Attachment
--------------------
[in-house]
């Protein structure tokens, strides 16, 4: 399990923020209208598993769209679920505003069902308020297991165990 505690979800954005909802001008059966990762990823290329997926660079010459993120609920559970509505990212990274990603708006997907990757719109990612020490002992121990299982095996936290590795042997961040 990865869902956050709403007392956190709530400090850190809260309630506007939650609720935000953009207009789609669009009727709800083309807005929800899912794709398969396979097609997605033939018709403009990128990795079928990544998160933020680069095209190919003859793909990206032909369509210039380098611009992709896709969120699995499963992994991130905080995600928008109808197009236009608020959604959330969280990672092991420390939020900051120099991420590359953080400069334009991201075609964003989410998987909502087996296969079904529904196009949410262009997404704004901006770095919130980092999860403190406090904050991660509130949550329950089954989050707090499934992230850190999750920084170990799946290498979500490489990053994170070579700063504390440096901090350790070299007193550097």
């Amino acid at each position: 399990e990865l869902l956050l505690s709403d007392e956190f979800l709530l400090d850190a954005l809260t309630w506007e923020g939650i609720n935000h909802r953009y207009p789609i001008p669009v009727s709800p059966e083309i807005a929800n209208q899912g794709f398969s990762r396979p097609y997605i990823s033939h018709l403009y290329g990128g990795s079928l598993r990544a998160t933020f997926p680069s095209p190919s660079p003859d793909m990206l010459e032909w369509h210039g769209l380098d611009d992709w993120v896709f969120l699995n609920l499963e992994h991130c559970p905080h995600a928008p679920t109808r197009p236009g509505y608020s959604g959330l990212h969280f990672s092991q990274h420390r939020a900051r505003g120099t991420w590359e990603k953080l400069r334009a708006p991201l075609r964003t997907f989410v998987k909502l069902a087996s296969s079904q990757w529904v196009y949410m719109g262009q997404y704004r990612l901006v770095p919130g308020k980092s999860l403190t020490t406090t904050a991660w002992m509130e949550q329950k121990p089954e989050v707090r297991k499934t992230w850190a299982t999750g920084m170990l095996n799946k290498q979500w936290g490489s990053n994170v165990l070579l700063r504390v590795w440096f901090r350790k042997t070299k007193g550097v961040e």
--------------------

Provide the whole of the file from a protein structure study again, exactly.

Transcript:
[in-house]
């Protein structure tokens, strides 16, 4: 399990923020209208598993769209679920505003069902308020297991165990 505690979800954005909802001008059966990762990823290329997926660079010459993120609920559970509505990212990274990603708006997907990757719109990612020490002992121990299982095996936290590795042997961040 990865869902956050709403007392956190709530400090850190809260309630506007939650609720935000953009207009789609669009009727709800083309807005929800899912794709398969396979097609997605033939018709403009990128990795079928990544998160933020680069095209190919003859793909990206032909369509210039380098611009992709896709969120699995499963992994991130905080995600928008109808197009236009608020959604959330969280990672092991420390939020900051120099991420590359953080400069334009991201075609964003989410998987909502087996296969079904529904196009949410262009997404704004901006770095919130980092999860403190406090904050991660509130949550329950089954989050707090499934992230850190999750920084170990799946290498979500490489990053994170070579700063504390440096901090350790070299007193550097």
């Amino acid at each position: 399990e990865l869902l956050l505690s709403d007392e956190f979800l709530l400090d850190a954005l809260t309630w506007e923020g939650i609720n935000h909802r953009y207009p789609i001008p669009v009727s709800p059966e083309i807005a929800n209208q899912g794709f398969s990762r396979p097609y997605i990823s033939h018709l403009y290329g990128g990795s079928l598993r990544a998160t933020f997926p680069s095209p190919s660079p003859d793909m990206l010459e032909w369509h210039g769209l380098d611009d992709w993120v896709f969120l699995n609920l499963e992994h991130c559970p905080h995600a928008p679920t109808r197009p236009g509505y608020s959604g959330l990212h969280f990672s092991q990274h420390r939020a900051r505003g120099t991420w590359e990603k953080l400069r334009a708006p991201l075609r964003t997907f989410v998987k909502l069902a087996s296969s079904q990757w529904v196009y949410m719109g262009q997404y704004r990612l901006v770095p919130g308020k980092s999860l403190t020490t406090t904050a991660w002992m509130e949550q329950k121990p089954e989050v707090r297991k499934t992230w850190a299982t999750g920084m170990l095996n799946k290498q979500w936290g490489s990053n994170v165990l070579l700063r504390v590795w440096f901090r350790k042997t070299k007193g550097v961040e």